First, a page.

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At #CFB4LIFE, we are committed to using our platform to partner with persons, organizations, institutions and businesses that focus on preventing diseases, solving problems, alleviating pain and/or providing aid to Communities that are inequitably adversely affected. As a business, #CFB4LIFE has partnered with Dr. Darrell Gray, MD, MPH at Wexner Medical Center (The Ohio State University) to help support his many efforts to bring awareness to the importance of colon cancer screening and preventive measures such as participating in a clean, healthy diet. 

On this page, you will find information regarding this partnership as well as information about colorectal cancer and what we should all do to prevent it. Also, don't forget to stop by the #CFB4LIFE store tab and purchase our special #CFB4LIFE Ccolorectal Cancer Awareness t-shirt (pictured also below). ALL profits from sales of this shirt go directly to support our partnership of efforts to cure colon cancer.   

Dr. Darrell Gray

Dr. Darrell Gray is a gastroenterologist at The Ohio State University Wexner Medical Center and the Deputy Director of the Center for Cancer Health Equity within The Ohio State University Comprehensive Cancer Center – The James Cancer Hospital. Through his work in using community engagement to address health disparities in Central Ohio, he has been recognized with a Molina Healthcare Community Champion award, the American College of Gastroenterology Community Service and Grand SCOPY awards, and as an honoree in the 2015 class of Who’s Who in Black Columbus and the 2016 class of Columbus Business First Forty Under 40.

Dr. Gray earned his medical degree from Howard University College of Medicine. He then completed an Internal Medicine residency at Duke University Medical Center and a gastroenterology fellowship at Washington University in St. Louis. Most recently, he earned a Master’s degree in Public Health from Harvard University School of Public before joining the faculty at The Ohio State University in 2014.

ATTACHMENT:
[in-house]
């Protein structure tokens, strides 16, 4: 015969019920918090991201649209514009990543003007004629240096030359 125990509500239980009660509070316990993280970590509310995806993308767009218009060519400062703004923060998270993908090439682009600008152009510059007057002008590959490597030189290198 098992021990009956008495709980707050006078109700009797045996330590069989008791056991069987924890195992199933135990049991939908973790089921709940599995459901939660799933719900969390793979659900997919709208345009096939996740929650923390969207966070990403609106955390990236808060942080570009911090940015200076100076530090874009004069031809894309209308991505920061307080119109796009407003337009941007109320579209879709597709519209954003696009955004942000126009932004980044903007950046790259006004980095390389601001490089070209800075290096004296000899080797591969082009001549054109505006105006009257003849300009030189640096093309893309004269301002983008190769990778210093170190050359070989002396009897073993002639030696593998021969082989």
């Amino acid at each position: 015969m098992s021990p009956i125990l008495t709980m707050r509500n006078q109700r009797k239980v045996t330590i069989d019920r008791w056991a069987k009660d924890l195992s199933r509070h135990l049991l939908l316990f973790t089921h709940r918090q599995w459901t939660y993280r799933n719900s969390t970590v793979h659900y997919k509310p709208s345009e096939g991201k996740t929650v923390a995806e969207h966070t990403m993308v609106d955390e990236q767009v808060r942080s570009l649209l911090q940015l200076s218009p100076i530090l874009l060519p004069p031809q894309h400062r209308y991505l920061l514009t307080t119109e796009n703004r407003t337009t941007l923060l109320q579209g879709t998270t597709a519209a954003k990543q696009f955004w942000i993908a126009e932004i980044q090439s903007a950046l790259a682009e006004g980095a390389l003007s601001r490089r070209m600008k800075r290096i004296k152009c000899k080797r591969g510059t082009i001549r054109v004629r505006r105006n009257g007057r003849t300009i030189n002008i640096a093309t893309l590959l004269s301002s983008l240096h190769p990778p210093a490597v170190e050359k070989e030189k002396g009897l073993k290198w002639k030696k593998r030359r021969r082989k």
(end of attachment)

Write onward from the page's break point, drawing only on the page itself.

Screening & Prevention 

Colorectal cancer is the third leading cause of cancer death in the United States. The number of new colorectal cancer cases and the number of deaths from colorectal cancer have been decreasing over the past two decades. According to experts, this is likely due to colorectal cancer screening programs.

Colorectal cancer is largely preventable via screening tests and diet and lifestyle modifications. Some screening tests, such as the colonoscopy, can prevent colorectal cancer by detecting precancerous growth (called polyps) that can be removed during the procedure. Other tests, such as stool-based testing, can identify colorectal cancer early to allow for more effective treatment and, often, cure.


PACE Program

The Provider and Community Engagement (PACE) Program for Health Equity in Colorectal Cancer Prevention is a collaborative effort between The Ohio State University Wexner Medical Center’s Division of Gastroenterology, Hepatology and Nutrition (GHN), The James Cancer Hospital and Solove Research Institute, and multiple community and private organizations that is aimed at reducing disparities in colorectal cancer.

The program, led by Dr. Darrell Gray, II, started during the March 2015 Colorectal Cancer Awareness Month and consists of a colorectal cancer screening initiative for uninsured and under-insured individuals and educational events for both health care providers and central Ohio residents. This program has received local and national recognition, not the least of which is the American College of Gastroenterology‘s distinguished Grand SCOPY Award for the “Best Multichannel Colorectal Awareness Campaign by a University”